How to use Gmail with your custom domain for free/cheap


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Gmail with your custom domain name

Google Gsuite is great, but it currently charges 6$ per month per users. This doesn’t sound like much, but if you consider non-profit use cases in think the long term, it really adds up. Many people have purchased family domains, but when you start adding your children, parents, or siblings you may suddenly find your self spending hundreds of dollars per year on email. For a non-business use this really doesn’t make sense, but on the other hand nobody want’s email services that are inferior to Gmail.

Luckily there are cheaper and even free solutions to using your own domain name with Gmail.

Pobox.com (recommended)

Pobox has been offering email forwarding services for decades, ever since the 90’s. It is a single purpose service specialized in this single task, they have a long track record and they been able to do this with business profits. They are an email partner worth your trust.

Their Pobox Plus plan costs 35$ per year and it gives you up to 40 total email addresses. In my personal setup I currently have 3 users so the cost per user is 11.6$ / year, while Gsuite would be 18$ per month.

Pobox.com has a comprehensive documentation database that explain all the necessary changes you need to make to your domain in order to start receiving and forwarding mail to your Gmail account. Pobox also offers SMTP services for sending mail, which you need to configure in your mail. They also have adjustable spam filters and other useful features. Overall it takes about 30 minutes to configure so you are using your own domain in no time. Their forwarding is very quick and emails are delivered almost instantly. Email deliverability has been excellent as well.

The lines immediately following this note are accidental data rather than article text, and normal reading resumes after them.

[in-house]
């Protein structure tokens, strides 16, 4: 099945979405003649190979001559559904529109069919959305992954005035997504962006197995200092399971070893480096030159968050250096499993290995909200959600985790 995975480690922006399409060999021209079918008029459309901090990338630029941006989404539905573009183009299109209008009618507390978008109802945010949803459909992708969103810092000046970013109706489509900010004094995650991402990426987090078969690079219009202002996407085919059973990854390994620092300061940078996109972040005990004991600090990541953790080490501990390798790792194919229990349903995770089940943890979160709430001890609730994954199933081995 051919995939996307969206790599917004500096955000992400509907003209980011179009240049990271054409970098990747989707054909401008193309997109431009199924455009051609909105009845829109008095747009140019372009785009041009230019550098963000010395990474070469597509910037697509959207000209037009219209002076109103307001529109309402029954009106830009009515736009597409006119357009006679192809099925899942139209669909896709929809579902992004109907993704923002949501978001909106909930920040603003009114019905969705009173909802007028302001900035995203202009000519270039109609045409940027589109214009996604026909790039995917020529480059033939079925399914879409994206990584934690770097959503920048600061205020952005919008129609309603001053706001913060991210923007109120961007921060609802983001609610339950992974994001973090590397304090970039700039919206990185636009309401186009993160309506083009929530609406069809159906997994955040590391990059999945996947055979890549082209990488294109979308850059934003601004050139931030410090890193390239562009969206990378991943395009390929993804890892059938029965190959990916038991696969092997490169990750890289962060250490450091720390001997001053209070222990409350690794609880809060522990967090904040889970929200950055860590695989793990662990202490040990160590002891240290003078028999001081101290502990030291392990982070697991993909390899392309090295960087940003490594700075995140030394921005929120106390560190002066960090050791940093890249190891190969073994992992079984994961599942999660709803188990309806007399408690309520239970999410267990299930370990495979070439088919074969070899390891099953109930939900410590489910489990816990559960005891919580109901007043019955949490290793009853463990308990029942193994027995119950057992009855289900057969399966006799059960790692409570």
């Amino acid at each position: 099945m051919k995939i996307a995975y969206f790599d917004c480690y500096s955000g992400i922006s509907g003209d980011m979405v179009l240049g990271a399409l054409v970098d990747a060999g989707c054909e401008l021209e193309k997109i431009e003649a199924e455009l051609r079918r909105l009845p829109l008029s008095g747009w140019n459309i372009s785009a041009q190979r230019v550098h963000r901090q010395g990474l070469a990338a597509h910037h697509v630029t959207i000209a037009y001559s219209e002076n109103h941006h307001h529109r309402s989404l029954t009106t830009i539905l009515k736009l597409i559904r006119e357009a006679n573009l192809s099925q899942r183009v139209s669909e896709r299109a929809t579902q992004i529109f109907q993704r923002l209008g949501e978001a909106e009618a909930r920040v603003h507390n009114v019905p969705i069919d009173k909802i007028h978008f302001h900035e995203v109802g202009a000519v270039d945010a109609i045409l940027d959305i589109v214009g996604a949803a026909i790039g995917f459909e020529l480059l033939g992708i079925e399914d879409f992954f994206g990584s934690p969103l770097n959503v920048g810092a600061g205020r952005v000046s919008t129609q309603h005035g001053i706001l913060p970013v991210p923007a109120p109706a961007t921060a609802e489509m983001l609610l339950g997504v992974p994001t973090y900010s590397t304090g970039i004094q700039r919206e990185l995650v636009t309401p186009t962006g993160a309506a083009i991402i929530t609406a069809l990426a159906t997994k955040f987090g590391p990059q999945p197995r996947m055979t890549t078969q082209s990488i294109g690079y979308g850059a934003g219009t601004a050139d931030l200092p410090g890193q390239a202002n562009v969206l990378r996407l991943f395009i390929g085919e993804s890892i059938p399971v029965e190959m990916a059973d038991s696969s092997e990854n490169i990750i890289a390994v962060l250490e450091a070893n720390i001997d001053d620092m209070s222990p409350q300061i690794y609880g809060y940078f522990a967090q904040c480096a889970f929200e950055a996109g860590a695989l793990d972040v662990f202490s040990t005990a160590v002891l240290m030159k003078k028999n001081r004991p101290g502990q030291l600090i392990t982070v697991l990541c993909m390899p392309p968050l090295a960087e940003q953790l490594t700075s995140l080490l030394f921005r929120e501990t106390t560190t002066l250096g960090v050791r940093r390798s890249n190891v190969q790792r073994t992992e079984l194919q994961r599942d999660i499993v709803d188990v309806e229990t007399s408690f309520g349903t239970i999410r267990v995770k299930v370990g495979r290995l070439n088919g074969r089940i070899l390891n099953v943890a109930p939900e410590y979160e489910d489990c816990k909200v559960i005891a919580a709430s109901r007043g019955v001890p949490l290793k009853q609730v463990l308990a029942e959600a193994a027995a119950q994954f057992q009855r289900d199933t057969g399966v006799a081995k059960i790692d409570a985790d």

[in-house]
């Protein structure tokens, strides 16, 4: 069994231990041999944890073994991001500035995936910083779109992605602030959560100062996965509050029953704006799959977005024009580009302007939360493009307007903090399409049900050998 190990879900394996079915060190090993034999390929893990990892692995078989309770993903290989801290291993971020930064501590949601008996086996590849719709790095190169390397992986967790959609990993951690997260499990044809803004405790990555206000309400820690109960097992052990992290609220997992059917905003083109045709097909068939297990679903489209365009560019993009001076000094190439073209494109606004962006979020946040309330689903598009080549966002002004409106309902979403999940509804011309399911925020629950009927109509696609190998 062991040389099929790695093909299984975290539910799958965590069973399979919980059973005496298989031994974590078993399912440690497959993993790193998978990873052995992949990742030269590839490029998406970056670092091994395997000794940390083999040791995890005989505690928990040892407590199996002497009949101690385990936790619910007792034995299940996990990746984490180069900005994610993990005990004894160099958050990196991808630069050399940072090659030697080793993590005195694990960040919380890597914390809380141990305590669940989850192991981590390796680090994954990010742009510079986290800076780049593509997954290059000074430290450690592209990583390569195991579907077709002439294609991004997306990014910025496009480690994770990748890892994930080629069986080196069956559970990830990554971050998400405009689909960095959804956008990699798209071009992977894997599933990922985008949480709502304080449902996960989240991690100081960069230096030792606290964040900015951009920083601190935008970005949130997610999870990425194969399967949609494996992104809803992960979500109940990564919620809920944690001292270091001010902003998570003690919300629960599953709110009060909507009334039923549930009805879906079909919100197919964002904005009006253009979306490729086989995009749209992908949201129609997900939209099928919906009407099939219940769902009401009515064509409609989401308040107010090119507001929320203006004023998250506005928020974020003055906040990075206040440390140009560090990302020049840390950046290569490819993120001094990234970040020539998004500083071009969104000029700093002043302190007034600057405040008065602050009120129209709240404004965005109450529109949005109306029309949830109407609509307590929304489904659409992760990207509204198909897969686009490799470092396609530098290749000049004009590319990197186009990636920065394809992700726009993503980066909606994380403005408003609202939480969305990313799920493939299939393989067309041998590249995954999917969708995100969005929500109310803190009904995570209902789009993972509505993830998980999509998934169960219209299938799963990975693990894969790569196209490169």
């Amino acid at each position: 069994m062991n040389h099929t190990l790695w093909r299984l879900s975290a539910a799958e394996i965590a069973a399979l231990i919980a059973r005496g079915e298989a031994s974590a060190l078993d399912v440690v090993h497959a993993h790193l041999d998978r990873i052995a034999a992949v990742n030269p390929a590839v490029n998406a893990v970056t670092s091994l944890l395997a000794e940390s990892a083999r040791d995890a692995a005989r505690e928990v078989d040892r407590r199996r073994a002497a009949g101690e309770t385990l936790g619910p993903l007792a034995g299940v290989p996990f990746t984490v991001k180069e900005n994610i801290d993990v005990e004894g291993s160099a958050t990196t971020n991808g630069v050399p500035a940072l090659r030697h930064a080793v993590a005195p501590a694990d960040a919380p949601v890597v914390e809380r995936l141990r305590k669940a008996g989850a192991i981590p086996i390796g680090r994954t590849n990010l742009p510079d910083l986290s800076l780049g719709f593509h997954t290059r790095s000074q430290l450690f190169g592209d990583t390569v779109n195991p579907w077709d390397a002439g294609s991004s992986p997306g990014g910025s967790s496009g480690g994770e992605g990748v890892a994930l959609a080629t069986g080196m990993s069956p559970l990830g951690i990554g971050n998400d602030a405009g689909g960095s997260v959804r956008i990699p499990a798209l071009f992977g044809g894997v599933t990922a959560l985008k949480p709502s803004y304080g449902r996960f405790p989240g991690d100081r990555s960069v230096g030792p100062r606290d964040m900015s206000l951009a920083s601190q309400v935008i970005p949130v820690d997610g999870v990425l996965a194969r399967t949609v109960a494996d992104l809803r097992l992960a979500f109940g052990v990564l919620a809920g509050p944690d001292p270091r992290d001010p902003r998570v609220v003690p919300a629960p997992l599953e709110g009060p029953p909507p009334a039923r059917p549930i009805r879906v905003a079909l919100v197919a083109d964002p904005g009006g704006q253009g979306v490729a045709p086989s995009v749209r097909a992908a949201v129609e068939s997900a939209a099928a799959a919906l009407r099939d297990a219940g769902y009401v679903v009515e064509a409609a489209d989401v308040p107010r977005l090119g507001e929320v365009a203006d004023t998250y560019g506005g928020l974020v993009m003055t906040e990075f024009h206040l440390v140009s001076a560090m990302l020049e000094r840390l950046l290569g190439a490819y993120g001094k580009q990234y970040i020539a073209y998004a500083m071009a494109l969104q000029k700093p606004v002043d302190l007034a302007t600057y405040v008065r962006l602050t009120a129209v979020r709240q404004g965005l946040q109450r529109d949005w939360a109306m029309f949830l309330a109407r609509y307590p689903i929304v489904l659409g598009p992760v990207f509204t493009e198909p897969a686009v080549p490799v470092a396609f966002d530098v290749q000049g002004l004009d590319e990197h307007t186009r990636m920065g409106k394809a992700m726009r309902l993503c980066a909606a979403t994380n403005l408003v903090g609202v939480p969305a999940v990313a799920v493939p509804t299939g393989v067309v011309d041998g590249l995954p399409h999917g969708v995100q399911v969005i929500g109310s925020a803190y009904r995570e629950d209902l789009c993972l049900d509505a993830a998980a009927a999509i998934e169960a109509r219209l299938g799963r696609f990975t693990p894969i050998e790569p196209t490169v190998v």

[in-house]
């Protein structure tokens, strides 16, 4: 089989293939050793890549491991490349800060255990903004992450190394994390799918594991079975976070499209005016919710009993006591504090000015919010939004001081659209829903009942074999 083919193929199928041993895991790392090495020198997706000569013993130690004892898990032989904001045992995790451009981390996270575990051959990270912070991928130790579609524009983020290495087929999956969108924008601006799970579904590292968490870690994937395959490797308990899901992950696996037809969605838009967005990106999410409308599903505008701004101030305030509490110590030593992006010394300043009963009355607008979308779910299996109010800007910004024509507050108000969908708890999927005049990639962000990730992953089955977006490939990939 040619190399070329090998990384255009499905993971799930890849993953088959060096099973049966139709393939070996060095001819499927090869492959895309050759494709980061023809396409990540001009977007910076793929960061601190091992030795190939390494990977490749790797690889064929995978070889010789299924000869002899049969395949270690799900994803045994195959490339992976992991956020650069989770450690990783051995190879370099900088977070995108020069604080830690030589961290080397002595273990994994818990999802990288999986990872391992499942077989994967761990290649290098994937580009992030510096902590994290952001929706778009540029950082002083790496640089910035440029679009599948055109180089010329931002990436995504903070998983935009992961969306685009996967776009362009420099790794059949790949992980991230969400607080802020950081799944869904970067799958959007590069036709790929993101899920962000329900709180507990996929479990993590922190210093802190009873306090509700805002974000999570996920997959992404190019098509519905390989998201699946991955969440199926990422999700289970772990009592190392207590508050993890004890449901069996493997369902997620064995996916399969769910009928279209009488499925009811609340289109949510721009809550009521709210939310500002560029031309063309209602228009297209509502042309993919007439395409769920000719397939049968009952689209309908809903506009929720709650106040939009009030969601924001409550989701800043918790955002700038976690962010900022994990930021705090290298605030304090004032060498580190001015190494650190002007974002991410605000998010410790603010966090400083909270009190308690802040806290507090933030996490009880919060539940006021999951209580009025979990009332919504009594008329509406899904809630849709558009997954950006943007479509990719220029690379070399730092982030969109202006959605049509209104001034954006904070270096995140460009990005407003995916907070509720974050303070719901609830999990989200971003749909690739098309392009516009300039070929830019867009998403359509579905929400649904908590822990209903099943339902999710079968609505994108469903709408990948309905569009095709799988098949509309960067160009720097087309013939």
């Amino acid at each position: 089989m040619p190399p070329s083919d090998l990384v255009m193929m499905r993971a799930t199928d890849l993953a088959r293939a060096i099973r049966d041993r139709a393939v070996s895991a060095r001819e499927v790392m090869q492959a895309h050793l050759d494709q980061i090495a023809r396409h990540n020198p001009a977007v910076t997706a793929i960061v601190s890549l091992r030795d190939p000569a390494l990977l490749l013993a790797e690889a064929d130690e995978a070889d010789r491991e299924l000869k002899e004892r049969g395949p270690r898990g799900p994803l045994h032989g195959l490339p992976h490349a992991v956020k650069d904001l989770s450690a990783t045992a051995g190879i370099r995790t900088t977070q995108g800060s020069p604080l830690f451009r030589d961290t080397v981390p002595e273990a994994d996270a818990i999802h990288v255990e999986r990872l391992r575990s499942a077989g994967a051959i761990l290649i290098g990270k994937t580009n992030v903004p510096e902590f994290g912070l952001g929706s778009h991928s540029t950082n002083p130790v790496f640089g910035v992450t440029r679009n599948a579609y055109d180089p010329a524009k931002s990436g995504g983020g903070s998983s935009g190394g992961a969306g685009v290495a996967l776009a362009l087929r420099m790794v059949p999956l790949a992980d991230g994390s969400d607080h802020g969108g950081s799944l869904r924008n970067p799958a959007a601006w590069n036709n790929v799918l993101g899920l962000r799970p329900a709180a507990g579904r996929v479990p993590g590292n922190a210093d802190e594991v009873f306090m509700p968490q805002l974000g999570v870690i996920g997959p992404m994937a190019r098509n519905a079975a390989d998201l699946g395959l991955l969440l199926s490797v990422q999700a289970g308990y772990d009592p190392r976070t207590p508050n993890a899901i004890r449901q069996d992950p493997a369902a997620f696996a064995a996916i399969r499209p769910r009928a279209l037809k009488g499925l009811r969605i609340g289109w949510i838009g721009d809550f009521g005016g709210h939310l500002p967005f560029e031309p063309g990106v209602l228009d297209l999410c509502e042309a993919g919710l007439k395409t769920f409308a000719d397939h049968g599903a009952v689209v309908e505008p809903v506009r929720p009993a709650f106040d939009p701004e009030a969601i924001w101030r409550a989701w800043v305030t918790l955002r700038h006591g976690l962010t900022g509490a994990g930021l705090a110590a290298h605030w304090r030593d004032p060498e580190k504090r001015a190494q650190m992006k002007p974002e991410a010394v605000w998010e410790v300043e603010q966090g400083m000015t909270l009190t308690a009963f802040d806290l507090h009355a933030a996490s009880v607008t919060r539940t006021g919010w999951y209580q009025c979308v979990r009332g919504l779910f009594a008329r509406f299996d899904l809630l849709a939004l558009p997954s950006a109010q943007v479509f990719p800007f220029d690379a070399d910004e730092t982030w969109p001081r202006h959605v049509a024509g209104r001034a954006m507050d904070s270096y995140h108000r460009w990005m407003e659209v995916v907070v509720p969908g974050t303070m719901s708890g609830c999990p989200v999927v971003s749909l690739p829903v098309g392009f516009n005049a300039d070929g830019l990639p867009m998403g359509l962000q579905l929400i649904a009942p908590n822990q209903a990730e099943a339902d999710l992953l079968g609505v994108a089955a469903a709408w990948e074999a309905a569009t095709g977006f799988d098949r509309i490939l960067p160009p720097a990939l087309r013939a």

I have been using Pobox for a few months now with decent email volumes, and this is currently my top pick for setting up your custom domain with Gmail.

forwardemail.net (It’s free!)

Forward Email is a free and open source project that deserves your attention. Their source code is available at GitHub and the service is offered free of cost. Of course when the price is free it comes without any warrant and is offered as best effort. The service developers and administrators use it for their own purposes, thus they want it to work well, but that’s it. Therefore this would not be my choice for business, but it should be perfectly suitable for many personal or hobby use cases.

This project is currently a best-effort service, however note that the creators of this service also use it themselves – so you can expect reliability and security. However this is not a binding nor enforceable SLA and again, this is a best-effort service.

Forward Email has also done a good job on documenting the setup process, for Gmail and other purposes.

Use any POP3 mailbox service

Gmail can be configured to fetch and send email from other mailboxes that support POP3 receiving and SMTP for sending. There are a million email services providers out there and many domain services offer a mailbox to go with your domain or as a cheap extra service. MXRoute.com is one excellent low cost email service to check out.

The downside of POP3 based solution vs. email forwarding is that Gmail has a lengthy delay in fetching mails. The frequency of mail fetching depends on the number of emails you receive, but in typical cases Gmail picks up new mail from an external box only once or twice per hour. This is really slow and quite annoying as email is often used as a notification method and for registering to services.

Wrap up

Some may argue that a POP3 based solution would be more reliable that email forwarding, but at least with PoBox my experience has been the opposite. Emails have been sent and received reliably. What ever you do with your email, it is recommended that you test your email sending by using mail-tester.com or a similar service. You should be scoring at least 9 out of 10.